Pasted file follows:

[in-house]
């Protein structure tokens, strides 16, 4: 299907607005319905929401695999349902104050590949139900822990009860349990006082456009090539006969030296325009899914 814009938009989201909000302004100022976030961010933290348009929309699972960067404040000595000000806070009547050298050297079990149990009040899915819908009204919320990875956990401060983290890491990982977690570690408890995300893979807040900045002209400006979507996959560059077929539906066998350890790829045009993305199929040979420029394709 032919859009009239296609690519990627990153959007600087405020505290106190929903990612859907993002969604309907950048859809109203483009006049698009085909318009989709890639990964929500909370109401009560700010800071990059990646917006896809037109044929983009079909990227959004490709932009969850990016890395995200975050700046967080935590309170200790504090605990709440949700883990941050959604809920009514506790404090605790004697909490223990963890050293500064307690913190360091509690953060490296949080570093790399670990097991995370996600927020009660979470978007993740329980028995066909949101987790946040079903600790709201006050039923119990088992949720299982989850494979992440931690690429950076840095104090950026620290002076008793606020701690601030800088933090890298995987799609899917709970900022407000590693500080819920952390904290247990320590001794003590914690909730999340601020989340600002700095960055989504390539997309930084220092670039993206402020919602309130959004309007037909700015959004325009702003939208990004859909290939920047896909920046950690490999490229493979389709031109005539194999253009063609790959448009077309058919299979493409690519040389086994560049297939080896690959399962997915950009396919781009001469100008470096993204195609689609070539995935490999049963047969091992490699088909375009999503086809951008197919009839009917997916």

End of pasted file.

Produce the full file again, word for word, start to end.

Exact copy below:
[in-house]
């Protein structure tokens, strides 16, 4: 299907607005319905929401695999349902104050590949139900822990009860349990006082456009090539006969030296325009899914 814009938009989201909000302004100022976030961010933290348009929309699972960067404040000595000000806070009547050298050297079990149990009040899915819908009204919320990875956990401060983290890491990982977690570690408890995300893979807040900045002209400006979507996959560059077929539906066998350890790829045009993305199929040979420029394709 032919859009009239296609690519990627990153959007600087405020505290106190929903990612859907993002969604309907950048859809109203483009006049698009085909318009989709890639990964929500909370109401009560700010800071990059990646917006896809037109044929983009079909990227959004490709932009969850990016890395995200975050700046967080935590309170200790504090605990709440949700883990941050959604809920009514506790404090605790004697909490223990963890050293500064307690913190360091509690953060490296949080570093790399670990097991995370996600927020009660979470978007993740329980028995066909949101987790946040079903600790709201006050039923119990088992949720299982989850494979992440931690690429950076840095104090950026620290002076008793606020701690601030800088933090890298995987799609899917709970900022407000590693500080819920952390904290247990320590001794003590914690909730999340601020989340600002700095960055989504390539997309930084220092670039993206402020919602309130959004309007037909700015959004325009702003939208990004859909290939920047896909920046950690490999490229493979389709031109005539194999253009063609790959448009077309058919299979493409690519040389086994560049297939080896690959399962997915950009396919781009001469100008470096993204195609689609070539995935490999049963047969091992490699088909375009999503086809951008197919009839009917997916």